The trial of the $54 million pants suit in DC came to an end on Wednesday, and the presiding judge said she will issue a ruling next week.
This case involves an administrative law judge, Roy Pearson, who took a pair of pants to a dry cleaners. He claims they lost the trousers and he says for that he is owed 54 million bucks, citing the District’s consumer protection laws. The cleaners had posted a sign, since removed, that said, “Satisfaction guaranteed.”
Marc Fisher of the Washington Post wrote that the judge pretty much telegraphed the ending to this story. She said, “This is a very important statute to protect consumers. It’s also very important that statutes like this are not misused.”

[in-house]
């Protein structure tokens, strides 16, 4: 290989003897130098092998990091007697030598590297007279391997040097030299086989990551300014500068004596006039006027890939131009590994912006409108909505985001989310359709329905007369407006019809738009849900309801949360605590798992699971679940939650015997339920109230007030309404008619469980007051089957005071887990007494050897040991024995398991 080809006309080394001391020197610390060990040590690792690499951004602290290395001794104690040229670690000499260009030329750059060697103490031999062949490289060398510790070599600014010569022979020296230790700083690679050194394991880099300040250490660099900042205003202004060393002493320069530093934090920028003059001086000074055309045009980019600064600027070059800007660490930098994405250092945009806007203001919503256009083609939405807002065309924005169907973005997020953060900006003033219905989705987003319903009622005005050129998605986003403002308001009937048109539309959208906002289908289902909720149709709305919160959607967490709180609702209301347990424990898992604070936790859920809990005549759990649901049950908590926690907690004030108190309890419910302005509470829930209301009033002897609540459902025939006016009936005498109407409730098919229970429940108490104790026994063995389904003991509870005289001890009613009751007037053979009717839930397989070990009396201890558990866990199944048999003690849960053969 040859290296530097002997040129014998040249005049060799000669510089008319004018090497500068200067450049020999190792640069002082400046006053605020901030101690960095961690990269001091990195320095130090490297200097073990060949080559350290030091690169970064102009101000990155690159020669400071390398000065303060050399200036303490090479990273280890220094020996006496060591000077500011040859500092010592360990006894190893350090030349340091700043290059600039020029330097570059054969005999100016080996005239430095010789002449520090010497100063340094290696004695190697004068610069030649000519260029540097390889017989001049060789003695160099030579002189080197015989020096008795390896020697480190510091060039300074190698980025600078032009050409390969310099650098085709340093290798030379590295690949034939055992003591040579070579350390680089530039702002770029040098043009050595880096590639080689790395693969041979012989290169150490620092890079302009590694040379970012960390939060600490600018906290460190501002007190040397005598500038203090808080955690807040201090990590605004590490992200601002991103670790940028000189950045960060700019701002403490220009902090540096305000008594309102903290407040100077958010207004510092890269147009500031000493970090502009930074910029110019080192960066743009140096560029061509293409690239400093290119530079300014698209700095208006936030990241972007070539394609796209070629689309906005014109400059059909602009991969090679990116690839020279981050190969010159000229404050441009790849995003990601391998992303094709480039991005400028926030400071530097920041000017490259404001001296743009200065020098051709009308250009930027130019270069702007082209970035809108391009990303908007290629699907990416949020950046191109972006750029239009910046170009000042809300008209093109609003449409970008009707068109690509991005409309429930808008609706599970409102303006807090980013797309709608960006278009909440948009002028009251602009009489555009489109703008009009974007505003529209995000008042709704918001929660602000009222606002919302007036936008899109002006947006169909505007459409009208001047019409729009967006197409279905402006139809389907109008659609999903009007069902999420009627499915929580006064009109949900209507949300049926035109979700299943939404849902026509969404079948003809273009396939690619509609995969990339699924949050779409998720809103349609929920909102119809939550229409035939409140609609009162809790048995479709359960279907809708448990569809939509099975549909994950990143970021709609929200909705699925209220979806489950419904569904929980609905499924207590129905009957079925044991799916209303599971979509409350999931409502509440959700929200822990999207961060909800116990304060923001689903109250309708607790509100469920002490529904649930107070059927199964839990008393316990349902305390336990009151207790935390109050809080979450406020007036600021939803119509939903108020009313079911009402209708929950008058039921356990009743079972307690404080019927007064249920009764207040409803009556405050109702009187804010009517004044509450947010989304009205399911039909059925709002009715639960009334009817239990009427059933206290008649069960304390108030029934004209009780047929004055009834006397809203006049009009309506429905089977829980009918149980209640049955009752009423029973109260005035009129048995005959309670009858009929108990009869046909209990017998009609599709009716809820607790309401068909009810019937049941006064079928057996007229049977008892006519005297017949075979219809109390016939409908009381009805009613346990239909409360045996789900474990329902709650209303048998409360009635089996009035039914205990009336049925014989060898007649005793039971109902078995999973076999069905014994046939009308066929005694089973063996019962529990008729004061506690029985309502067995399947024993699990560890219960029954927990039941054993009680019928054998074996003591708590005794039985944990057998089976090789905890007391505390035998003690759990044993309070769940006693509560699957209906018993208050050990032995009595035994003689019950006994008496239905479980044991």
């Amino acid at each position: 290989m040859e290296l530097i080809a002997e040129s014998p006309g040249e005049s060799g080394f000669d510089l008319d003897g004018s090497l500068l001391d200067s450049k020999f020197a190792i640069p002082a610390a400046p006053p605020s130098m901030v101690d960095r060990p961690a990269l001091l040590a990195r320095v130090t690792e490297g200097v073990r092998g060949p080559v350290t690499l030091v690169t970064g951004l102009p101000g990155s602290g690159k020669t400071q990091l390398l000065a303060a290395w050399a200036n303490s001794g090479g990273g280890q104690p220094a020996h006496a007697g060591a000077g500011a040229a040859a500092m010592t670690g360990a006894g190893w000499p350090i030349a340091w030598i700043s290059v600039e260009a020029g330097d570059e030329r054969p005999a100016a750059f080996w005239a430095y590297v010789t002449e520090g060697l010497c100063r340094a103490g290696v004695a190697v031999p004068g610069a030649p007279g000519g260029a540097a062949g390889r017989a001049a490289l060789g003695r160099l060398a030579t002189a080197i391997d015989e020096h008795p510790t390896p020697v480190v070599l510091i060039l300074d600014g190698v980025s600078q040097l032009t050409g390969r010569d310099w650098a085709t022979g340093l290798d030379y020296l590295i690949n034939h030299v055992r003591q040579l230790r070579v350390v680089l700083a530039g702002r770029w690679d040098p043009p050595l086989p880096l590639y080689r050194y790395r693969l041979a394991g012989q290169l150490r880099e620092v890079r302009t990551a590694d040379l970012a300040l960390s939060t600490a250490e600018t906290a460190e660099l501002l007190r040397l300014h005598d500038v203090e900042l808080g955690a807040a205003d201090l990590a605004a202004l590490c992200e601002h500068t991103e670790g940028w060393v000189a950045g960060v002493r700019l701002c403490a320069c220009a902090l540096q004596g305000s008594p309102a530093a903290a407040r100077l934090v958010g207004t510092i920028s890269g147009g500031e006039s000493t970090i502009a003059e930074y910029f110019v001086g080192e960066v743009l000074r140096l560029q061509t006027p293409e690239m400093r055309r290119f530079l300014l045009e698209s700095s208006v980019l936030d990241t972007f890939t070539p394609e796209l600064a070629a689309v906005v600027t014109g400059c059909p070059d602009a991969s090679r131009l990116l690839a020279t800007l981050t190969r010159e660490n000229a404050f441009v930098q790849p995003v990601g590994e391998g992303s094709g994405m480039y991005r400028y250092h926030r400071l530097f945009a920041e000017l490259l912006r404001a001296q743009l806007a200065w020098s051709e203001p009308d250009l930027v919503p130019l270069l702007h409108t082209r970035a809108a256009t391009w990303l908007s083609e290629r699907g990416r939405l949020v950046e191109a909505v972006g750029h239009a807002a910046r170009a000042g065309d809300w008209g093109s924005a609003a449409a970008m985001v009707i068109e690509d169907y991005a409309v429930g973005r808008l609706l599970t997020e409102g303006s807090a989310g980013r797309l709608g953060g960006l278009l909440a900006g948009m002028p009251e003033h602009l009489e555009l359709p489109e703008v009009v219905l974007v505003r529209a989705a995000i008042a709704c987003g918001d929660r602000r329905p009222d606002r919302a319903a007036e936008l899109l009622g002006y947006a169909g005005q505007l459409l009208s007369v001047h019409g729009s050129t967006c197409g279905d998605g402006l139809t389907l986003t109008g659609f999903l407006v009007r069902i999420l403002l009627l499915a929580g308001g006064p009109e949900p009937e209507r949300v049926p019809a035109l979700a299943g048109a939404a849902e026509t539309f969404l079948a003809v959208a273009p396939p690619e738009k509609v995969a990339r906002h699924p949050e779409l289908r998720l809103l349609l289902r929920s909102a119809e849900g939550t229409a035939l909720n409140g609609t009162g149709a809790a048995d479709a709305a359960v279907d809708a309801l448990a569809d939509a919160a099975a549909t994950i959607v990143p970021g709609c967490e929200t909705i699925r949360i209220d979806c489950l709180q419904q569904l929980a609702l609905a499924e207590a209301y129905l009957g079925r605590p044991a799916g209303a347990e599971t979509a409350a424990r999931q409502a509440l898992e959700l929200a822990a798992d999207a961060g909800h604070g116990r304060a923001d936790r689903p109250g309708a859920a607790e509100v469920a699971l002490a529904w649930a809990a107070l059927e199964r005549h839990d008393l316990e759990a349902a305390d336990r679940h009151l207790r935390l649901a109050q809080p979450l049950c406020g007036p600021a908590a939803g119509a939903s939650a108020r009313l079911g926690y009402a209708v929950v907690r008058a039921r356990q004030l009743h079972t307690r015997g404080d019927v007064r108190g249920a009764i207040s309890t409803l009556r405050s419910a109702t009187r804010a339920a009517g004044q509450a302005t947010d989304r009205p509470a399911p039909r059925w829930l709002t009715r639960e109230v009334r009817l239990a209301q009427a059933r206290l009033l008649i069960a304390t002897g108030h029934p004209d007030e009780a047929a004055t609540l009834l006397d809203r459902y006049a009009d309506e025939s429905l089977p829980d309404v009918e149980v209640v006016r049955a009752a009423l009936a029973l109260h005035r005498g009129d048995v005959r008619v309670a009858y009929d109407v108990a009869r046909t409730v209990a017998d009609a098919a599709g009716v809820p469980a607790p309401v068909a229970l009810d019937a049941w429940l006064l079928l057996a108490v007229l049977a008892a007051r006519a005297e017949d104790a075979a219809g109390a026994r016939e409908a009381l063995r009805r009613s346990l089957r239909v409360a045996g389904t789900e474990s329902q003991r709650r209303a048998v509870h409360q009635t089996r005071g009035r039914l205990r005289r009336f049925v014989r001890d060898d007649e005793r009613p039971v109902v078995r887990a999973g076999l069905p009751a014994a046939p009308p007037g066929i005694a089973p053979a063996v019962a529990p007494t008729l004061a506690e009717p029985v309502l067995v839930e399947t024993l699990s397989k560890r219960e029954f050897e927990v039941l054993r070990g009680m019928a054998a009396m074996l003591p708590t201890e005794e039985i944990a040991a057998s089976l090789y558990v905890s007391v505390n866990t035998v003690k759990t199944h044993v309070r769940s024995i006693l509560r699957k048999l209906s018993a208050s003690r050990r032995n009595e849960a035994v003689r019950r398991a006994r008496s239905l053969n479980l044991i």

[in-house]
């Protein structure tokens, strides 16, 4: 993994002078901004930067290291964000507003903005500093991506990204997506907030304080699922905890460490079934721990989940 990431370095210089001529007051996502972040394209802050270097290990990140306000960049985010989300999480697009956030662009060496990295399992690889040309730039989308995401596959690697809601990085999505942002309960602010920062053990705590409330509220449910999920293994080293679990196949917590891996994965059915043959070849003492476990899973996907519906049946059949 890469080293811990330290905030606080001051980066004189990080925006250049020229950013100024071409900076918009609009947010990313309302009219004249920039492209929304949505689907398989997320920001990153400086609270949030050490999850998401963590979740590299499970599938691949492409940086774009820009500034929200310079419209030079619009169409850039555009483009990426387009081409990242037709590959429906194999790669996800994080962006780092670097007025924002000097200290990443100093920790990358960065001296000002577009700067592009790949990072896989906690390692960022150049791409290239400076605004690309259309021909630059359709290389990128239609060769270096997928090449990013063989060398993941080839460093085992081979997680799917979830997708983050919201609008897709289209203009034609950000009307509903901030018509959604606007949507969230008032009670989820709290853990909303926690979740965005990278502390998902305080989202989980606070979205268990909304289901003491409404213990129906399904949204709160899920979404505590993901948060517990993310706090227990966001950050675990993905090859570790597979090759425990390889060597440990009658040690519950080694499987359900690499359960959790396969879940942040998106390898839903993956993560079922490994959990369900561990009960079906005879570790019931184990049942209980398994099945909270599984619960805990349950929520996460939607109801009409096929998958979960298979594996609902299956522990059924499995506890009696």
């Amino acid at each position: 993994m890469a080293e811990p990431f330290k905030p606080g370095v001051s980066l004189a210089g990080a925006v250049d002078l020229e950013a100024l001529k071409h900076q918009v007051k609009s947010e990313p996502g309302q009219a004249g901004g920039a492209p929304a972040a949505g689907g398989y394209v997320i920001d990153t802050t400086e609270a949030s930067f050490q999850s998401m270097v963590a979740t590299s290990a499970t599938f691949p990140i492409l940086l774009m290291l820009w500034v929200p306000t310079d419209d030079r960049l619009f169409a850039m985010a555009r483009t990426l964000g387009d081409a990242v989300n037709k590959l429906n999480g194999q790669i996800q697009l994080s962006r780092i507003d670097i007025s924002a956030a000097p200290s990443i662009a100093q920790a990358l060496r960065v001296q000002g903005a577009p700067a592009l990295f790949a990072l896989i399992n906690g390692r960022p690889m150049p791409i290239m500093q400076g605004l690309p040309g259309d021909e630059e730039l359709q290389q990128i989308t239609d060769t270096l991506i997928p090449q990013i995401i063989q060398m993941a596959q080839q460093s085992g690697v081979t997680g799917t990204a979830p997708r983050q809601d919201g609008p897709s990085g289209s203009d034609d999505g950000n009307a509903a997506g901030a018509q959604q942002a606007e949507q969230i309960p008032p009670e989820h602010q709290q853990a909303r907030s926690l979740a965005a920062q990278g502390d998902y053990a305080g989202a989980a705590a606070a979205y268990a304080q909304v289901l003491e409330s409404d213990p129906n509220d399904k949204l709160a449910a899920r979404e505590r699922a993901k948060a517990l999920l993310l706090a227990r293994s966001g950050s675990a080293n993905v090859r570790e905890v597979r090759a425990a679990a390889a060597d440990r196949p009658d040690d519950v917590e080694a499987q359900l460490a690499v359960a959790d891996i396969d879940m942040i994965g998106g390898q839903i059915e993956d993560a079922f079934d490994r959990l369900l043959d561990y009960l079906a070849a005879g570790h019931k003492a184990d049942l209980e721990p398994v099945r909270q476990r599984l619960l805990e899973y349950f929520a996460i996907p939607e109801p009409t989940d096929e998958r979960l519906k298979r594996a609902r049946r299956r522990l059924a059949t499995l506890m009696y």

The American Association for Justice, formerly known as ATLA, recognizes red meat for the tort reformers when it comes along. Pearson easily could replace the McDonald’s coffee lady in the public mind as the symbol of a frivolous lawsuit. Last month, the AAJ issued a call for a DC bar ethics investigation of Pearson, stating that the idea of seeking that much money for a pair of pants “is not only ridiculous – it is offensive to our values.” AAJ’s top leaders added that they personally were contributing to a defense fund set up for the benefit of the owners of the dry cleaning shop.